There comes a point on holidays when one gets a little tired of picking up and packing up every few days to get on a bus or a boat or a plane. The lack of spices, particularly pepper, starts to take its toll, and one yearns, even just a little, for the comfort and predictability of home. The lyrics of Frank Sinatra’s “It’s Nice to Go Trav’ling” start to play themselves in one’s head (particularly the part about the pizza):

It’s very nice to go trav’ling
But it’s oh so nice to come home

No more customs
Burn the passport
No more packing and unpacking
Light the home fires
Get my slippers
Make a pizza

Fortunately for the weary traveller, the final leg of our month-long journey took us to Uruguay, a calm and stable retreat of a nation across the Río de la Plata. It was just what we needed. Tiny Uruguay, with its fierce but muted pride, moves at its own pace, is confident in its beauty, and feels a world apart from both of the other countries we had visited, despite being culturally and historically very much the same. It is off the typical path for those from outside of South America, which gives it the feeling of being a corner of the world, instead of a thoroughfare.

I still can’t believe this country holds more World Cup victories than England. But more on that later.

Sunset in Colonia

It seems to the casual tourist more a province of another country than one in and of itself – not that I would ever say that to a local. American dollars, Argentinean pesos, and Brazilian reals are accepted almost everywhere, in addition to the local currency. Nearly everybody we met spoke fluent English and Portuguese. Clearly, Uruguayans are aware of the immense value of tourism to their economy. We had seen massive billboards featuring a (surprisingly) smiling Diego Forlán, hero of the 2010 World Cup and recipient of its Golden Ball trophy, on highways across Argentina and Chile, advertising the best of Uruguay: Punta del Este, an Ibiza-like beach resort on the Atlantic coast, Piriápolis, a quieter town that was Uruguay’s first commercial beach resort, and Colonia del Sacramento, a historic trading post and UNESCO World Heritage Site an hour across the river by ferry from Buenos Aires.

Colonia del Sacramento, a calm and quiet retreat across the Rio de la Plata

Our first stop was Colonia, and so we joined the throngs of tourists departing Buenos Aires on the Buquebus rapid ferry that all-but monopolizes transport between the two nations. The old part of the town, known as the Barrio Historico, is about the size of a postage stamp, and is filled with  snap-happy Argentinians (it is a favourite getaway spot for porteños). Buffeted between Spain and Portugal, and later Brazil, for centuries, the town still contains the markers of an old port and defensive outpost: thick, high city walls, cannons, and the remains of the central colonial household that would have been at its heart, along with a neighbouring church. We loved the cobbled streets, old yellow lamps, and central square where we spent the day reading and napping without fear of being attacked. In the evening, as the ferry returned to Argentina, taking most of the day-trippers with it, we sat in a cafe overlooking the river plate, munching on grilled meats and watching the sun set  in a blaze of pink and orange as the lights of Buenos Aires appeared in the distance. Live music spilled out from cafés all around us, and twinkle lights were laced through the trees along the roads. It was a welcome shift from the noise and emotional weight of Buenos Aires, and we could have stayed longer in the peace and quiet.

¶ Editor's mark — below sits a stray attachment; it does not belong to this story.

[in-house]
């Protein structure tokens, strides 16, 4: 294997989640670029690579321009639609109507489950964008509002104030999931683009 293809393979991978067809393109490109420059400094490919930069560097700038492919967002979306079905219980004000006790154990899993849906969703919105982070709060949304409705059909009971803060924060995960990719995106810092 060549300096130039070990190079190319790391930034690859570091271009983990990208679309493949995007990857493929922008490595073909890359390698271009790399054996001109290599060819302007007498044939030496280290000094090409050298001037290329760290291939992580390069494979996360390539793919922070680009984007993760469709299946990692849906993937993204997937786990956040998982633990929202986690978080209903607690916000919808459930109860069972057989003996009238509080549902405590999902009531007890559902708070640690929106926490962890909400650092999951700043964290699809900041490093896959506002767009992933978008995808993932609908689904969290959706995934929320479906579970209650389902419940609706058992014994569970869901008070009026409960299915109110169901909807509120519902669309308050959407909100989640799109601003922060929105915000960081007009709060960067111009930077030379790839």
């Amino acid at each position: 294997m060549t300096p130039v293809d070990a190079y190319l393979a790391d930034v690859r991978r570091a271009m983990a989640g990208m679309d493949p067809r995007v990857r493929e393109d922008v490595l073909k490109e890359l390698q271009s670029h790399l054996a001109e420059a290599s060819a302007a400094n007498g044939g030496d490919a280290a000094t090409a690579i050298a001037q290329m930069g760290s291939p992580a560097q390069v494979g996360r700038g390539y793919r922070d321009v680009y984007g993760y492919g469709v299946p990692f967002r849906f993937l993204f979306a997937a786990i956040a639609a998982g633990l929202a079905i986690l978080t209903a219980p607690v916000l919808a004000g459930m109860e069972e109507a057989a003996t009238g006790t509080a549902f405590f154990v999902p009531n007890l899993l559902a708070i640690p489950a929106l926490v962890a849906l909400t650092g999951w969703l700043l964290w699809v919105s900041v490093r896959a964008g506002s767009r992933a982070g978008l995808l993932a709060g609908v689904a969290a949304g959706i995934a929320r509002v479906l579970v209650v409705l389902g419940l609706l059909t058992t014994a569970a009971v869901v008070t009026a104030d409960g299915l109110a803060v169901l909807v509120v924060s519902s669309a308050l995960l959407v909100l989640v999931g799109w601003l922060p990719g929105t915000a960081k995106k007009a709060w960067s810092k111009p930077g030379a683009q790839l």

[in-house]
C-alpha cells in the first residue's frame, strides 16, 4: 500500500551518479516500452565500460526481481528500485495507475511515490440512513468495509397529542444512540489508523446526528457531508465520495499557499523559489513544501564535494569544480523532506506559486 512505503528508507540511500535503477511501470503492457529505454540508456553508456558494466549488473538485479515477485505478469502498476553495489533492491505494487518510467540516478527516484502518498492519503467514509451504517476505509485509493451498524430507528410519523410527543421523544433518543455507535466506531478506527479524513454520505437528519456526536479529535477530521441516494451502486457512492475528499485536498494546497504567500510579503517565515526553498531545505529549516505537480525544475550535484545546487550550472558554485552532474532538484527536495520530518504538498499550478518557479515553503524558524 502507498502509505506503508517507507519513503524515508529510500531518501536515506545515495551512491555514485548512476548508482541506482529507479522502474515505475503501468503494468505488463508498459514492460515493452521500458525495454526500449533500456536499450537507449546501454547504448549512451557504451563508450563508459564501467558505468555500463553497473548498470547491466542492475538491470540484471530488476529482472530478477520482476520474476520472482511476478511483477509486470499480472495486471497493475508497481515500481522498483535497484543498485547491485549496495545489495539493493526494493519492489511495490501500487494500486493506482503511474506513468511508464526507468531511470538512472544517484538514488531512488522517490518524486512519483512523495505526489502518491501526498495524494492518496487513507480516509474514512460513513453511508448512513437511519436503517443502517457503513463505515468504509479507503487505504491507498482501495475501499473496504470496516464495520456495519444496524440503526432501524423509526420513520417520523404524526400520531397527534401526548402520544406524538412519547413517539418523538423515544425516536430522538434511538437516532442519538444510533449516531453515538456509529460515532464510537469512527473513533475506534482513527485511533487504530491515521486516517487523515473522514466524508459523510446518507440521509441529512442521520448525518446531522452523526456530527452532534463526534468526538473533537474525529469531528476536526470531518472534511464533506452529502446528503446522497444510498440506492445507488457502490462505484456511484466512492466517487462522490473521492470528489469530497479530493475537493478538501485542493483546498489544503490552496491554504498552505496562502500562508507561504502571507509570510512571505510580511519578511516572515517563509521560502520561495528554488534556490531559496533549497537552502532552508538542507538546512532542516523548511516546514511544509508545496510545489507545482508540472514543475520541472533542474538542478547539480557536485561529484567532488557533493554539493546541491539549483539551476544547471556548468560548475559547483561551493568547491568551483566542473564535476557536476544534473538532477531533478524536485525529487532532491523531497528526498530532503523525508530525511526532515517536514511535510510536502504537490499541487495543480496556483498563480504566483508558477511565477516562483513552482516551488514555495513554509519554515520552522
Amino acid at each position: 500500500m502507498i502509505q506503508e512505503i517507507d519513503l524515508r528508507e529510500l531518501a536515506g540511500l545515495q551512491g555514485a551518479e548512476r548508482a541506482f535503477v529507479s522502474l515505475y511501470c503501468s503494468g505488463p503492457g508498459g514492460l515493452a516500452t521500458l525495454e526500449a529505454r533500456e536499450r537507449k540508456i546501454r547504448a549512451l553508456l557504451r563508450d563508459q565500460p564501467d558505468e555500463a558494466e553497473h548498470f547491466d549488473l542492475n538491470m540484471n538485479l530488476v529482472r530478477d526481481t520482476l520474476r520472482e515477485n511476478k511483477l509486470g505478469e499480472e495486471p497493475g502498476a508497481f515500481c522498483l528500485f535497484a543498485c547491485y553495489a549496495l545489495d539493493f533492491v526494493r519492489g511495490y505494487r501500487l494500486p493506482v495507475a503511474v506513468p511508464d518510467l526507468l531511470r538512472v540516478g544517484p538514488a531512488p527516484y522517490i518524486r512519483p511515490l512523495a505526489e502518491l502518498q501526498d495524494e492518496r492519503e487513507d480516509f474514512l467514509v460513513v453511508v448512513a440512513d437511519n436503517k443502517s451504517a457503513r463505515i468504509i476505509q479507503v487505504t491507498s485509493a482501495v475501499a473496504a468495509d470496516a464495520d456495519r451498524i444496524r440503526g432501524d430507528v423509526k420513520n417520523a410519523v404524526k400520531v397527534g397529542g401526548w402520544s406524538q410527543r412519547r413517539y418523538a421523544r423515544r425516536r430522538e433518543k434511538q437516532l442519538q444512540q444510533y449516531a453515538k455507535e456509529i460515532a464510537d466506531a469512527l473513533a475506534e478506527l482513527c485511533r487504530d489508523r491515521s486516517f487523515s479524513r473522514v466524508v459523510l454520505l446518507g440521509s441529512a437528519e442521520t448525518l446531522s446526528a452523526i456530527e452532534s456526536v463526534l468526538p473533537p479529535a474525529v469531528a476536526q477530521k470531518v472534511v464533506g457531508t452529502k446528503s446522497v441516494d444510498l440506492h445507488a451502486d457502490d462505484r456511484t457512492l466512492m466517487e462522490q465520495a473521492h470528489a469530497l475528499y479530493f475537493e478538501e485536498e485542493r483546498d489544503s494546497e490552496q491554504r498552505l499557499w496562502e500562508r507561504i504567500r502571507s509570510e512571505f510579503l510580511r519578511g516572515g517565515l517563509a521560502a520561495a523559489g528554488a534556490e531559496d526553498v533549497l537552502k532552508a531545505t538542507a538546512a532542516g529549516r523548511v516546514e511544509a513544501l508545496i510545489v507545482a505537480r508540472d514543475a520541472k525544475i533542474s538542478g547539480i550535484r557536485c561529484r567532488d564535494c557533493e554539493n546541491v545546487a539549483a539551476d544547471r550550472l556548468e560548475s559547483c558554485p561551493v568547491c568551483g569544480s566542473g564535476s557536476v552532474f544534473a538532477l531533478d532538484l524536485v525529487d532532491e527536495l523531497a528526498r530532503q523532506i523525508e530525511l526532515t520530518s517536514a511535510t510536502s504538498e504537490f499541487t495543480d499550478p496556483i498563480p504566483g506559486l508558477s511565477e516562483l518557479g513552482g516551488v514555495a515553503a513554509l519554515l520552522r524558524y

Our schedule, however, took us on to Montevideo, the nation’s capital, the following morning. Here was a place that seemed content just to exist. Home to about half of the country’s population, most of whom seemed to be out enjoying the city’s many public parks and plazas, Montevideo is simultaneously charming and everyday. Beaux Arts buildings in good repair dot the main streets, interspersed with the typical concrete fare of most cities that grew up after the 1950s. With art galleries, beautiful theatres, and artisan fairs on every street, there is a thriving arts scene. And one can enjoy it all without fear of tripping, as the sidewalks are wonderful. After a week in Buenos Aires, Hubs stopped dead in his tracks and gaped upon seeing a bit of uneven sidewalk that had caution tape around it.

Palacio Salvo, once the tallest building in South America, and still one of the most interesting

Instead of venturing further along the coast to a resort proper, we decided to make Montevideo our base for the remainder of the trip, taking various field trips and enjoying the local wine (tannat), steaks, and excellent beer. A journey on a bus that eventually emptied out completely took us to the city limit, to a beach that was largely untouched with hardly a soul in sight. On the way back we travelled along la rambla (the boardwalk) that stretches for kilometers along the coast and back into the city centre.

And then, the highlight: futbol. Being the height of summer, it was unlikely that we would see a match, but with amazing luck, there was the annual superclásico on our last night there, the oldest major derby outside of Britain, between Uruguayan arch rivals Nacional and Peñarol. It took place at the site of the very first World Cup (and first Uruguayan victory), the 60 000-seat Estadio Centenario, which was packed. The match itself started at 10pm, but there was also a “warm up” match between two foreign club teams beforehand that nobody in the crowd paid any attention to whatsoever, so busy were they chanting, jumping, and banging their giant bass drums. Yes, giant bass drums were allowed in the stadium, as were fireworks, enormous banners that travelled the length of the stands, and smoke machines. Alcohol was not. (The fans didn’t need it, as most were toting the mate mugs ubiquitous in the country, little gourd-like thermoses that contained a liquid resembling strong green tea.)